The man then put the ashes in a bag and started out with them; he went about through the country throwing handfuls of ashes over dead trees and bringing them to life, and in this way he earned a great deal of money.

At last the prince of the country heard of all this, and sent for the man to come to the palace, and began to question him. “Is it true,” he asked, “that you can bring dead trees to life and make them blossom, as I have heard?”

“That is indeed no more than the truth,” answered the man.

“It is a thing I should greatly like to see,” said the prince. “I have in my garden a tree that has lately died, from what cause I do not know. If you can do as you say and cause it to break forth into blossom I will reward you well, but if you fail, you shall be punished as a boaster and a cheat.”

The man was then taken into a magnificent garden, and the prince and his suite went with him to witness the spectacle. The man was shown the tree, and the branches were indeed as dry and lifeless as though they had been of stone. The man climbed up it, and when he had gone as high as he could he opened his bag and took out a handful of ashes and scattered them around. Almost immediately small buds appeared on the branches; they grew and swelled and then burst forth into rosy bloom. So heavy were the clusters of blossoms that the man in the tree was quite hidden by them.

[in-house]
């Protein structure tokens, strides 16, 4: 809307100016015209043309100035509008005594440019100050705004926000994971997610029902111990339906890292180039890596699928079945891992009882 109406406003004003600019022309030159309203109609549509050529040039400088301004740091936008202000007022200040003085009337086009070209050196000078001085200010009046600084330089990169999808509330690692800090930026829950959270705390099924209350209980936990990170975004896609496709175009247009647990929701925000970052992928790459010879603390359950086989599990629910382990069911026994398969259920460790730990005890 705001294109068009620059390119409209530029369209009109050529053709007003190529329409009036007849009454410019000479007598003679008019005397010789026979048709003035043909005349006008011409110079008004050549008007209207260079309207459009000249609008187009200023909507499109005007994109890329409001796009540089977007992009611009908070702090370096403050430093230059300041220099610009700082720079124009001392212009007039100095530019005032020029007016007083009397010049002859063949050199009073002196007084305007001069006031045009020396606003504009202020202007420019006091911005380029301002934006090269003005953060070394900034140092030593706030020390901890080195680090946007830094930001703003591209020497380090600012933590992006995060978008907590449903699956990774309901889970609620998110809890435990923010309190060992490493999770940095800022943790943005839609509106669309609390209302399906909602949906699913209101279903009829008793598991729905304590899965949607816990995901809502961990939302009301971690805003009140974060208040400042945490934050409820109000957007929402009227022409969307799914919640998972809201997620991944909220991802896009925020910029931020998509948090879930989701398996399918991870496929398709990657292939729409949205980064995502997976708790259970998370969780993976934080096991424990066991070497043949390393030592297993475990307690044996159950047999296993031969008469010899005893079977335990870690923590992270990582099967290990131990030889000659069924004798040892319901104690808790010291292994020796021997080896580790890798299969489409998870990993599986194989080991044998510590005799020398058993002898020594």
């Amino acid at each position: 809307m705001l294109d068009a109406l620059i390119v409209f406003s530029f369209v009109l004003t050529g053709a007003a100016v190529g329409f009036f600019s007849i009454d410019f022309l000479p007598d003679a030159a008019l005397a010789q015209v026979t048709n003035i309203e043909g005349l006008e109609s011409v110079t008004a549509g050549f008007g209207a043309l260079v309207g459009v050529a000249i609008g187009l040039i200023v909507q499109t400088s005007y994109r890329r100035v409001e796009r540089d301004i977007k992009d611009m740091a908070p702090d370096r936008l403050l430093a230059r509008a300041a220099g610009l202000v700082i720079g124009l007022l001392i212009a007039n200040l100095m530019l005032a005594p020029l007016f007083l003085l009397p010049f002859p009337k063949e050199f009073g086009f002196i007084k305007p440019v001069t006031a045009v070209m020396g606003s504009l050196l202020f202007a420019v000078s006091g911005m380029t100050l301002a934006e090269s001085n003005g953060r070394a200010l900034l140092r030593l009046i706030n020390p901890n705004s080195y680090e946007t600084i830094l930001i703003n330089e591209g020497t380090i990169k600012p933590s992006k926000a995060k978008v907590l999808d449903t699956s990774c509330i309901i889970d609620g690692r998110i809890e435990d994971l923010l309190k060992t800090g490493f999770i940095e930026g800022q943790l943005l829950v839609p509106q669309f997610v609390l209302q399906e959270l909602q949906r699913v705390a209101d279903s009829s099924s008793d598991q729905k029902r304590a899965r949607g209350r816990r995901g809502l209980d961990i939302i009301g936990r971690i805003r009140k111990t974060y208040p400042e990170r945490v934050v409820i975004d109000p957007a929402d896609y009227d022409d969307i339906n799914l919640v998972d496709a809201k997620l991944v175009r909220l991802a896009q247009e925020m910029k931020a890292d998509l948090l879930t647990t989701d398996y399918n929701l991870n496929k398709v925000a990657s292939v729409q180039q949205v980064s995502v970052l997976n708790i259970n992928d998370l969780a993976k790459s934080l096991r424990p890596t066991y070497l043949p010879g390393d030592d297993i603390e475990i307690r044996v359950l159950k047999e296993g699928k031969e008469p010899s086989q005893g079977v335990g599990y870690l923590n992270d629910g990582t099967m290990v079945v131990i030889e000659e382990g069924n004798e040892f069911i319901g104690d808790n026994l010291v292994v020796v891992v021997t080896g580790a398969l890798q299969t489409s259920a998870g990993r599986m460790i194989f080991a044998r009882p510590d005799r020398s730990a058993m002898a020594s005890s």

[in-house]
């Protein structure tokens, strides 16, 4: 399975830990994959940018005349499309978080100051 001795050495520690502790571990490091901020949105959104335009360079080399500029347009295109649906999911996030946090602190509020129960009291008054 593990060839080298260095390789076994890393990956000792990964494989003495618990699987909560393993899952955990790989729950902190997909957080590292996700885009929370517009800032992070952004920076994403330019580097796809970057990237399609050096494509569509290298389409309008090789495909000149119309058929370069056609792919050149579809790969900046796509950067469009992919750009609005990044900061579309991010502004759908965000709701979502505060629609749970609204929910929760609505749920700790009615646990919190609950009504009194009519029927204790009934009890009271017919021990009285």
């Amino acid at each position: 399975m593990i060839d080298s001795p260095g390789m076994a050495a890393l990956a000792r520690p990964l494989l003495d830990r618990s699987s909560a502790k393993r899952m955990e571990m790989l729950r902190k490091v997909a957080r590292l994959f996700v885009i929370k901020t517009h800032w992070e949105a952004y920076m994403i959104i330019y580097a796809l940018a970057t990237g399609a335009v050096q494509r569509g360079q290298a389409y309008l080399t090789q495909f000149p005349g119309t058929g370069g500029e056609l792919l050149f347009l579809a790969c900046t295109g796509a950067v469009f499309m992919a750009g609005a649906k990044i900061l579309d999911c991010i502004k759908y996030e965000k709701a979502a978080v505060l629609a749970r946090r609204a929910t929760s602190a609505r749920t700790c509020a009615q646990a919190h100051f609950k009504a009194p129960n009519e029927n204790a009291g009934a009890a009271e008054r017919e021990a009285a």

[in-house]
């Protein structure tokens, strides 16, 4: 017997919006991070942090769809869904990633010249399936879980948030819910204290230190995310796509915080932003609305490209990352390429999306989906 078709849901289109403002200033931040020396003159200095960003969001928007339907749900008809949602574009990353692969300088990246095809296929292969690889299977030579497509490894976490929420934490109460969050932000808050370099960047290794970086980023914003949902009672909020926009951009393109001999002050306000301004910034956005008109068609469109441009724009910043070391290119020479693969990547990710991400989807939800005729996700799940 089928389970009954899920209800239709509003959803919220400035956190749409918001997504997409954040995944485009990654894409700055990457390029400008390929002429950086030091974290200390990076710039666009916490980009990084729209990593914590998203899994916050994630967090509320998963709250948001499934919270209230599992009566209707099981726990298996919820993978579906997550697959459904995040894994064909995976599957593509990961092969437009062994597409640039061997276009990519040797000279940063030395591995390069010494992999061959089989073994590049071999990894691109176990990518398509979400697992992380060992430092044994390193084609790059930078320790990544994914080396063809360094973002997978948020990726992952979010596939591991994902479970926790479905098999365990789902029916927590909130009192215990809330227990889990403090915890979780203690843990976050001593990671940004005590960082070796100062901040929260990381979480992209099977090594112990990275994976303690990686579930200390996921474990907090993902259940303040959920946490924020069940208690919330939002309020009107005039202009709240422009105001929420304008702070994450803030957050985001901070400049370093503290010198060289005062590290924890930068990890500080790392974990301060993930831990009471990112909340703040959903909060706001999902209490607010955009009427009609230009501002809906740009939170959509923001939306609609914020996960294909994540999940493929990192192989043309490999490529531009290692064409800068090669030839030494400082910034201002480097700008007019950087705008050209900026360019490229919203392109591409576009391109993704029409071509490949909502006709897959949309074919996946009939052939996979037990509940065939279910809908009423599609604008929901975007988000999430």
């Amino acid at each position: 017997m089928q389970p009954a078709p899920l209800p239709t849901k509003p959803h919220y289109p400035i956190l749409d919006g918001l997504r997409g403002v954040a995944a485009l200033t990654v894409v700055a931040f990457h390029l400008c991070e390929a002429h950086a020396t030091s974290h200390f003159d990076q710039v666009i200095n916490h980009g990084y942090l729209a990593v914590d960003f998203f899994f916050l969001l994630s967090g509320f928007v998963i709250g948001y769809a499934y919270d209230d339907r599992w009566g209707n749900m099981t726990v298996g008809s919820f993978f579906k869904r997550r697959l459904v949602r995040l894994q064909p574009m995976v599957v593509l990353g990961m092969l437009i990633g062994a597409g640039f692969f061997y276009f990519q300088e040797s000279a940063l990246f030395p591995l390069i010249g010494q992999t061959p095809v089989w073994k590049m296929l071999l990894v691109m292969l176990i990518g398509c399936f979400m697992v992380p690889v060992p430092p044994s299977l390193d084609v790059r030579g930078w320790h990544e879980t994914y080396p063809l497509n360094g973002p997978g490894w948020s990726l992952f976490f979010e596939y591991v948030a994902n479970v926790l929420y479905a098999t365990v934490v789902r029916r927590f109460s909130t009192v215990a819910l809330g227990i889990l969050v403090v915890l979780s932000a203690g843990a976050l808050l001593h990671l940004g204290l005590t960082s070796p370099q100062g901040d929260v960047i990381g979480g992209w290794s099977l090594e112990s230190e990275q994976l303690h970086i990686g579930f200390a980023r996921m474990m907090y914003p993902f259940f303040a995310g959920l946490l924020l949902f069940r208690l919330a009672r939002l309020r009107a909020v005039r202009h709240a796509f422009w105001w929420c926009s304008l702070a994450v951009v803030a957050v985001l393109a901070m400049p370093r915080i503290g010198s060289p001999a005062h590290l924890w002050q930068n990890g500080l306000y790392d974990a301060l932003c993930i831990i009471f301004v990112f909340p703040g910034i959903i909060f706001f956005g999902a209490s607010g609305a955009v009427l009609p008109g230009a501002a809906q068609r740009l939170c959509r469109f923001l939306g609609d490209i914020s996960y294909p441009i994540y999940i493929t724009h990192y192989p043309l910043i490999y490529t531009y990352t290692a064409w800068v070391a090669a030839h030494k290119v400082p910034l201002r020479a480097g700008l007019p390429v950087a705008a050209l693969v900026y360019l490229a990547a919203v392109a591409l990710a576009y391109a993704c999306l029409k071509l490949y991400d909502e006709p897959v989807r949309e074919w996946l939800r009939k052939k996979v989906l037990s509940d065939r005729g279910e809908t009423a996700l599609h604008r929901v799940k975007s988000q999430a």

The prince was filled with admiration, and so much pleased that he gave the man a bag of gold, and praised him beyond measure.

Now when the neighbor heard of the fresh good fortune that had befallen the other, he was more envious than ever. He sent word to the prince that he, too, could cause dead trees to blossom, and at that the prince bade the envious neighbor come to the palace. He hoped to see again as fine a sight as the good man had shown him.

The prince and all his suite as before accompanied the envious man to a garden where there was another dead tree. The envious man had his bag of ashes with him, and he climbed up among the branches and settled himself in a crotch. The prince and his attendants stood below, all looking up at him with open eyes and mouths.

The envious man took out a double handful and scattered them around. They blew down into the eyes and mouths of the prince and his suite, blinding them and choking them, but the tree remained as dead and bare as ever.

The prince was so angry that, as soon as he had recovered from the ashes, he had the envious man taken away and punished. But he sent for the good man and raised him to riches and honor, so that he and his wife lived happy forever after.